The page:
Sunday, February 22, 2009

Two Articles

These two articles look interesting:

Seth Barrett Tillman, The Puzzle of Hamilton's Federalist No. 77: It Turns out that Hamilton was Right After All:

The Founders, the authors of the Constitution of 1787, much like you and me, were flesh-and-blood human beings. As a result, we expect to find errors and exaggeration in their written works. There is nothing new about that insight. But one alleged error has always struck me as somewhat different from other alleged errors. I am speaking of Hamilton's 1788 publication: The Federalist No. 77. There he wrote:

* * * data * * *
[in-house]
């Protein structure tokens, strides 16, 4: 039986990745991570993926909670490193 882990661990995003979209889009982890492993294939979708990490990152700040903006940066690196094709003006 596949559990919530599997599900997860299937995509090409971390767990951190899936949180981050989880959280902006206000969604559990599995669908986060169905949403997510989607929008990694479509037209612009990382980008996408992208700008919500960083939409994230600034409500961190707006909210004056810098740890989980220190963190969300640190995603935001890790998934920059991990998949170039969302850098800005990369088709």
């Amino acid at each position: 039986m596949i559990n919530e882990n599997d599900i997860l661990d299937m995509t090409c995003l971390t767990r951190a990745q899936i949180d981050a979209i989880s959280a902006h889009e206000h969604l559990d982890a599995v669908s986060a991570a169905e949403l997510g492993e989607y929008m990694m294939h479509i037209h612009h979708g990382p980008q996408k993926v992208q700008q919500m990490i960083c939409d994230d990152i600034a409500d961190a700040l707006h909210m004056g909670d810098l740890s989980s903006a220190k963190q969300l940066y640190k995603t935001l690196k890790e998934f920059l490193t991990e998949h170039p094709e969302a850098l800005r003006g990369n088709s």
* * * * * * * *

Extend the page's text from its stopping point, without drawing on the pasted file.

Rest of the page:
IT HAS BEEN MENTIONED as one of the advantages to be expected from the co-operation of the Senate, in the business of appointments, that it would contribute to the stability of the administration. The consent of that body would be necessary to displace as well as to appoint. A change of the Chief Magistrate, therefore, would not occasion so violent or so general a revolution in the officers of the government as might be expected, if he were the sole disposer of offices. Where a man in any station had given satisfactory evidence of his fitness for it, a new President would be restrained from attempting a change in favor of a person more agreeable to him, by the apprehension that a discountenance of the Senate might frustrate the attempt, and bring some degree of discredit upon himself. Those who can best estimate the value of a steady administration, will be most disposed to prize a provision which connects the official existence of public men with the approbation or disapprobation of that body which, from the greater permanency of its own composition, will in all probability be less subject to inconstancy than any other member of the government.